While the individual states were acting to attempt to protect the environment, however, the Bush administration has been pushing through hundreds of last-minute regulations relaxing environmental protections before the administration of President-elect Barack Obama comes into office Jan. 20. These so-called “midnight regulations” relax restrictions on private industry, particularly for power plants and Mines.
Some of the expected changes would allow increased emissions from power plants, factories and refineries, and would permit coal mining operations to dump waste in valleys and streams, critics in Washington, DC charge. They say the process to reverse the last-minute changes will be long, complicated and time-consuming. Environmental and civic groups have called for a ban on the last-minute changes. The Bush administration, however, defended the changes, saying they are just part of the normal governing process.
While states and municipalities have been acting to cut greenhouse gases and take other social and environmental actions that the Bush administration has either opposed or delayed, however, it is believed that the 18 November action by the individual governors and the officials from Brazil and Indonesia is the first time individual state governments have sought to act across international boundaries.
As Schwarzenegger pointed out, Indonesian and Brazilian governors manage more than 60 percent of the world’s tropical rainforests. It is the first state-to-state, sub-national agreement focused on reducing emissions from deforestation and land degradation, the California governor pointed out.
Tropical rainforests, which are disappearing at a staggering rate, sustain as much as 50 percent of the world’s plant and animal species and play a crucial role in regulating global weather. They store vast amounts of carbon, which is released into the air as the forest is clear-cut for farming or oil palm plantations. It is estimated by the environmental protection group Mongabay that more than 32,000 hectares of forest disappear each day, adding carbon to the atmosphere.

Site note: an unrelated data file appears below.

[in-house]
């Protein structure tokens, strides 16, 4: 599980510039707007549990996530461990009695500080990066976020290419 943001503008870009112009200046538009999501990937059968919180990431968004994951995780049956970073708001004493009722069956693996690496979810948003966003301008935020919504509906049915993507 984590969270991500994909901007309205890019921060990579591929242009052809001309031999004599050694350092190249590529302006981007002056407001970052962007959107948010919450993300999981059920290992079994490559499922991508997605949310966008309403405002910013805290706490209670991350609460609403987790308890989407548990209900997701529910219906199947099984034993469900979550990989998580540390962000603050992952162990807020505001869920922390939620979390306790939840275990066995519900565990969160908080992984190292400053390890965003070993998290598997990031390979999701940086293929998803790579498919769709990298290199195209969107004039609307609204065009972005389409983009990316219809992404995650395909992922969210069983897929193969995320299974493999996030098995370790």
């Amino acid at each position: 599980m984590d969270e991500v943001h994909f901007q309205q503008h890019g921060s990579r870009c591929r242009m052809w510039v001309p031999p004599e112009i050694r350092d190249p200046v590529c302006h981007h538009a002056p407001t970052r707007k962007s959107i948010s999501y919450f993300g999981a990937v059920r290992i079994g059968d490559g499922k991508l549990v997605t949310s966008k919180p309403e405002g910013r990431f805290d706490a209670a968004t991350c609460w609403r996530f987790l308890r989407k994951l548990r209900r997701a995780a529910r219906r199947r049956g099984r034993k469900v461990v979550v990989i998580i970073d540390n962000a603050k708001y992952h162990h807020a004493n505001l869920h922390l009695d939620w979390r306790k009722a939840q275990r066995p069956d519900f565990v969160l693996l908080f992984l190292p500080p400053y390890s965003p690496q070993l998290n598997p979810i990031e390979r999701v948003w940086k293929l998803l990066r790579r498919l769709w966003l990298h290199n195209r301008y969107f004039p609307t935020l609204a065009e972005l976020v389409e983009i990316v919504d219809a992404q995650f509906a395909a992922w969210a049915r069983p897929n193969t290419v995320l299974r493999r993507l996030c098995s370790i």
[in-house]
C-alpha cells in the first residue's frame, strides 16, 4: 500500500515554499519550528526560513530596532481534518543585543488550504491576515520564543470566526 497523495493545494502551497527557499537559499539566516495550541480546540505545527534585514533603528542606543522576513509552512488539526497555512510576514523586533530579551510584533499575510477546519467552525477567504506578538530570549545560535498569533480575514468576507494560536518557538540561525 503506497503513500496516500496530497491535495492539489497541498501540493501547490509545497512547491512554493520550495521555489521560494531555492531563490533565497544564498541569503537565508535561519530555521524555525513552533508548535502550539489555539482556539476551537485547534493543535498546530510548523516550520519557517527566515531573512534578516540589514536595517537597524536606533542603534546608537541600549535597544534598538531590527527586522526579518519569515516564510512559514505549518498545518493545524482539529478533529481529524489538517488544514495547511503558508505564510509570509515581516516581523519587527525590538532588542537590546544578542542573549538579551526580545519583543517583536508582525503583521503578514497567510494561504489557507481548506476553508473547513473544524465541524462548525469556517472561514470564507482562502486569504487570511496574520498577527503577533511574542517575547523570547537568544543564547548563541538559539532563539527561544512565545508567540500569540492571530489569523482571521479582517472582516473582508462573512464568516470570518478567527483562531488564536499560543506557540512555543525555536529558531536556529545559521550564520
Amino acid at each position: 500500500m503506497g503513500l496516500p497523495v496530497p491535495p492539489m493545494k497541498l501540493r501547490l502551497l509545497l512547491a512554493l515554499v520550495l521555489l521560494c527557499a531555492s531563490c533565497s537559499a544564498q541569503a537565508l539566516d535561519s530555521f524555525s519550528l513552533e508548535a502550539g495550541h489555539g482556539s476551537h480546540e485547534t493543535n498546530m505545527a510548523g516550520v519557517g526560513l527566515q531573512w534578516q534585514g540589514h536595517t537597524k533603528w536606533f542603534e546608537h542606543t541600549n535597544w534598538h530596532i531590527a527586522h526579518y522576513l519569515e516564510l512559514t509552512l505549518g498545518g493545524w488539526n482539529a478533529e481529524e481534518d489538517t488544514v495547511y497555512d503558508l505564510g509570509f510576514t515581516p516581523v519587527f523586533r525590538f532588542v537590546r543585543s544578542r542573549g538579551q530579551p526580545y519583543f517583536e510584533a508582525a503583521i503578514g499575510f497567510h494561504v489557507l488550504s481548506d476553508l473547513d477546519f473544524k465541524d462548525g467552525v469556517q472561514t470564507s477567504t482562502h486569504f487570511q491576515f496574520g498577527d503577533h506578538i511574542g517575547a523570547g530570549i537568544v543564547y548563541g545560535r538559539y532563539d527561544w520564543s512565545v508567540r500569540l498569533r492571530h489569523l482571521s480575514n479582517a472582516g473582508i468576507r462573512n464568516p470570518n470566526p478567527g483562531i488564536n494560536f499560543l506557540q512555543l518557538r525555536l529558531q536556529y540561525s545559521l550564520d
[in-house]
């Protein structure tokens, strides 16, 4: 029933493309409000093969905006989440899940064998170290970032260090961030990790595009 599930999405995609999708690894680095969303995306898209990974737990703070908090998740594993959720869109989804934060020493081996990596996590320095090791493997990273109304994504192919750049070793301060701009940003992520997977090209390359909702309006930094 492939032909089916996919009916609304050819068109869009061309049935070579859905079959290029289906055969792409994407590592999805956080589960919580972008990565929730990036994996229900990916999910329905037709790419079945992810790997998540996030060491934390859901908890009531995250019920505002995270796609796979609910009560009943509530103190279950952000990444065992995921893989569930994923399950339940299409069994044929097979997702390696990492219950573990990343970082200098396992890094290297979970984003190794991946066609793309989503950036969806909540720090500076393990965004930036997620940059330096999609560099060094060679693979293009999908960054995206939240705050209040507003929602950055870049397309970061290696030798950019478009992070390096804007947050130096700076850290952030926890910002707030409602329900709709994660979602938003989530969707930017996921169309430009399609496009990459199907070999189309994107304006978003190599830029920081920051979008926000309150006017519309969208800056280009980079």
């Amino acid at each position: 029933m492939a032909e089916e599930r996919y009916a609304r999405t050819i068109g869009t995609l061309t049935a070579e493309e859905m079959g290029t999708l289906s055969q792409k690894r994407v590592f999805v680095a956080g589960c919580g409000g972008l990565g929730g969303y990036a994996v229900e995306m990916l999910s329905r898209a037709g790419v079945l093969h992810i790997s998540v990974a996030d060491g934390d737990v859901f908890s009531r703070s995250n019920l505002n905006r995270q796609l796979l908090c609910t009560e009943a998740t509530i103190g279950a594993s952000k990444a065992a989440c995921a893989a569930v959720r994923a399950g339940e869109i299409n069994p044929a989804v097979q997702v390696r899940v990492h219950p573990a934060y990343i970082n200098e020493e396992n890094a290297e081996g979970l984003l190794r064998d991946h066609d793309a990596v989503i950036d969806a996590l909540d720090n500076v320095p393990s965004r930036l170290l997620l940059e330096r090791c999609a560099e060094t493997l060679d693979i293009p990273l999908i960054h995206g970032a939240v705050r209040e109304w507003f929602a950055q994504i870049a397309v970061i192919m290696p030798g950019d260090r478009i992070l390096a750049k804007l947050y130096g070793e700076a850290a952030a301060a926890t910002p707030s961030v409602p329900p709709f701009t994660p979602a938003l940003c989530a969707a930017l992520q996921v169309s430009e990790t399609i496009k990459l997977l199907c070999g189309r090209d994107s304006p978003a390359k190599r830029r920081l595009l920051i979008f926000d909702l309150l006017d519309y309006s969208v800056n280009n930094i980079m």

Indonesia was one of several tropical nations at a United Nations-sponsored conference in Bali last December to suggest that industrialized nations should pay rainforest-rich nations to protect their forests to offset greenhouse gas emissions. Barnabas Suebu, the Papua Province governor who signed the memorandum of understanding sponsored by Schwarzenegger, was one of the moving forces behind the Indonesia proposal.
Suebu’s proposal, according to the Wall Street Journal, would have Papua become an active player in the world's emerging carbon markets through a series of exchanges that “let investors and companies buy and sell the right to pollute. By setting aside a portion of the earmarked land for conservation, he believes Papua could attract companies who wish to gain carbon ‘credits.’" European and U.S. investors would put money into an offshore carbon fund which would then flow to local governments not to cut. Compliance would be monitored via satellite technology.
In Aceh province last March, the ailing investment bank Merrill Lynch – before it went into the tank in the continuing global credit meltdown -- invested US$9 million over four years to protect 750,000 hectares of rainforest under a similar philosophy.